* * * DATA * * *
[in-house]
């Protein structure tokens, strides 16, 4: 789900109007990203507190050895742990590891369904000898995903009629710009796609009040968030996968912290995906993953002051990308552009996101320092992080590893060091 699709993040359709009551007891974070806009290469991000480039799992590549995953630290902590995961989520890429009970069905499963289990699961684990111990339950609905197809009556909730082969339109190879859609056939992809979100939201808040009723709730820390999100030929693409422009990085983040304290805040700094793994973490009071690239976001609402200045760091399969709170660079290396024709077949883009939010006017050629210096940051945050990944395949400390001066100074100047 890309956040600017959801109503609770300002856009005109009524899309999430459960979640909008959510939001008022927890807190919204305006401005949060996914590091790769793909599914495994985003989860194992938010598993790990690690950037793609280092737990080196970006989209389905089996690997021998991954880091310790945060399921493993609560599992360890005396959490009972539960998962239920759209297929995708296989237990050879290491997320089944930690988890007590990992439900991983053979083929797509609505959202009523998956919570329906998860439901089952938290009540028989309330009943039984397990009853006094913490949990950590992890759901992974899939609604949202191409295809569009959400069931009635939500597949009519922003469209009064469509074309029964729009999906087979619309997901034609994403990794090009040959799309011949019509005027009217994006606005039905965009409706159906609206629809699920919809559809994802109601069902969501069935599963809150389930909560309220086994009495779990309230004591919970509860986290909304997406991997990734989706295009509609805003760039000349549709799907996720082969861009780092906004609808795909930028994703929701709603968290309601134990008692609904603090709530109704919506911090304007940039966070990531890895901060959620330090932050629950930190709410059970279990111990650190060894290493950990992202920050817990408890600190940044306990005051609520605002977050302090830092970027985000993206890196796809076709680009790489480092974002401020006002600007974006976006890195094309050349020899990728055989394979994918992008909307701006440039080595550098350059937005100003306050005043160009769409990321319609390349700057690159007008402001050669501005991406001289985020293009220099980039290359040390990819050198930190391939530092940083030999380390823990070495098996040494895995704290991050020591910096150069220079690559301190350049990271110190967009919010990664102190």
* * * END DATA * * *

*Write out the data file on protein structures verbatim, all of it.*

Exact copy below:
[in-house]
């Protein structure tokens, strides 16, 4: 789900109007990203507190050895742990590891369904000898995903009629710009796609009040968030996968912290995906993953002051990308552009996101320092992080590893060091 699709993040359709009551007891974070806009290469991000480039799992590549995953630290902590995961989520890429009970069905499963289990699961684990111990339950609905197809009556909730082969339109190879859609056939992809979100939201808040009723709730820390999100030929693409422009990085983040304290805040700094793994973490009071690239976001609402200045760091399969709170660079290396024709077949883009939010006017050629210096940051945050990944395949400390001066100074100047 890309956040600017959801109503609770300002856009005109009524899309999430459960979640909008959510939001008022927890807190919204305006401005949060996914590091790769793909599914495994985003989860194992938010598993790990690690950037793609280092737990080196970006989209389905089996690997021998991954880091310790945060399921493993609560599992360890005396959490009972539960998962239920759209297929995708296989237990050879290491997320089944930690988890007590990992439900991983053979083929797509609505959202009523998956919570329906998860439901089952938290009540028989309330009943039984397990009853006094913490949990950590992890759901992974899939609604949202191409295809569009959400069931009635939500597949009519922003469209009064469509074309029964729009999906087979619309997901034609994403990794090009040959799309011949019509005027009217994006606005039905965009409706159906609206629809699920919809559809994802109601069902969501069935599963809150389930909560309220086994009495779990309230004591919970509860986290909304997406991997990734989706295009509609805003760039000349549709799907996720082969861009780092906004609808795909930028994703929701709603968290309601134990008692609904603090709530109704919506911090304007940039966070990531890895901060959620330090932050629950930190709410059970279990111990650190060894290493950990992202920050817990408890600190940044306990005051609520605002977050302090830092970027985000993206890196796809076709680009790489480092974002401020006002600007974006976006890195094309050349020899990728055989394979994918992008909307701006440039080595550098350059937005100003306050005043160009769409990321319609390349700057690159007008402001050669501005991406001289985020293009220099980039290359040390990819050198930190391939530092940083030999380390823990070495098996040494895995704290991050020591910096150069220079690559301190350049990271110190967009919010990664102190």